To support his argument, Klein cites Modigliani’s daughter’s claim that her father encountered anti-Semitism for the first time in France, in the journalism of Edouard Drumont. Modigliani’s ability to mask his Judaism, despite its “indelibility,” went “against the grain of emancipatory secularism that characterizes the lack of Jewish self-consciousness in most Jewish émigré artists in Paris,” Klein writes. “Rather than assimilate, Modigliani ‘unmasked’ his Jewishness by assuming the ideological position of the pariah.”
Klein returns to the Modigliani legend to explain the artist’s bohemianism in terms of his self-conception as pariah. That he never joined a movement—not the Futurists, not the Cubists—is used as further proof. His almost exclusive focus on portraiture when still-lifes and cityscapes were dominant testifies to his obsession with questions of identity and a sense of apartness. And the highly stylized, idealized faces of his portraits, the distinctive style for which the artist is best known, become, in Klein’s interpretation, the masks behind which true identity lies.
There is something to the notion that Modigliani was concerned with unmasking hidden, indelible Judaism. One of the first paintings he showed in France was a portrait of an ethnically ambiguous woman titled La Juive (1908); and he is reported to have frequently introduced himself with the words “I am Modigliani, Jew.” But to find a sublimated version of this overt, immature expression of concern with identity in his later work—and to view it as the key interpretive framework with which to approach his career overall—is a stretch.
The masklike face is everywhere in Modigliani’s mature portraits. In the stately Lunia Czechowska (The Woman with a Fan) of 1919, it gives an elevated elegance; in the unusually casual and natural portrait of Jeanne Hébuterne (1919), it allows the artist’s emotional relationship with his lover to rise to the surface. Elsewhere, as in the Young Seated Boy with Cap (1918), the degree of stylization can be so great that the subject’s personality is lost. Yet there is something haunting about this depersonalized image, as if it represents a new sort of being that Modigliani created.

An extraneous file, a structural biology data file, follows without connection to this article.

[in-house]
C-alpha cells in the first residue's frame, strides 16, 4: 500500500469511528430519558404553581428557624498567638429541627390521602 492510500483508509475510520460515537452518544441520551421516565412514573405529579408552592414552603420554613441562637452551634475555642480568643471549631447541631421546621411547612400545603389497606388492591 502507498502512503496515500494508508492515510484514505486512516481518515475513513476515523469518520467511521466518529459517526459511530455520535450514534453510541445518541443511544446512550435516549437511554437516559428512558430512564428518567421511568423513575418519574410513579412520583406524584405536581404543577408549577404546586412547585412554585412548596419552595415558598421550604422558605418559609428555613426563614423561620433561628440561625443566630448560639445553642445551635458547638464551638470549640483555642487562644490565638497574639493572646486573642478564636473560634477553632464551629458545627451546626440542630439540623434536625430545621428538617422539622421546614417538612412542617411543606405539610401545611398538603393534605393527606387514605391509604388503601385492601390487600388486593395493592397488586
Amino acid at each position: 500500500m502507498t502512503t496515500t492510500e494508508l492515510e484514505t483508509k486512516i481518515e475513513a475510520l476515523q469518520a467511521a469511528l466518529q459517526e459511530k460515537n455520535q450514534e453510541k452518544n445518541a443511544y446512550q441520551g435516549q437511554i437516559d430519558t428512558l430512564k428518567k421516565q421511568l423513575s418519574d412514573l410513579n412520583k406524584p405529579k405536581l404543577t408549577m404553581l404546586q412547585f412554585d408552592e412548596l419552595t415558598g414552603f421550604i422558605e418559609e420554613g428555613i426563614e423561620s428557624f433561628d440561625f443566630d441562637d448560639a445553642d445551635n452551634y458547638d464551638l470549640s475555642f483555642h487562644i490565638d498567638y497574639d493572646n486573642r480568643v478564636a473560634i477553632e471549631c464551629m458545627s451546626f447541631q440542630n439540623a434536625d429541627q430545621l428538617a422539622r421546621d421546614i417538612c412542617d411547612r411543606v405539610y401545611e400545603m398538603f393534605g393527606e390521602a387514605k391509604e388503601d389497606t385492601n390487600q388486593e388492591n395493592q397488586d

The Young Seated Boy with Cap is one of the finest examples of Modigliani’s use of sculptural elements in his painted portraits, and it is this mixing of media that provides the formalist explanation for the artist’s signature style. When he arrived in Paris, Modigliani considered himself primarily a sculptor. From 1909 to 1915 he worked almost exclusively in that medium, often under the influence of Constantin Brancusi, and sculpted heads in primitive styles from Archaic Greek to Egyptian. When Modigliani returned to painting in 1915, his faces increasingly resembled these sculptures. The origin of Young Seated Boy with Cap‘s stony expression seems obvious when it is compared to one of Modigliani’s sculpted Heads.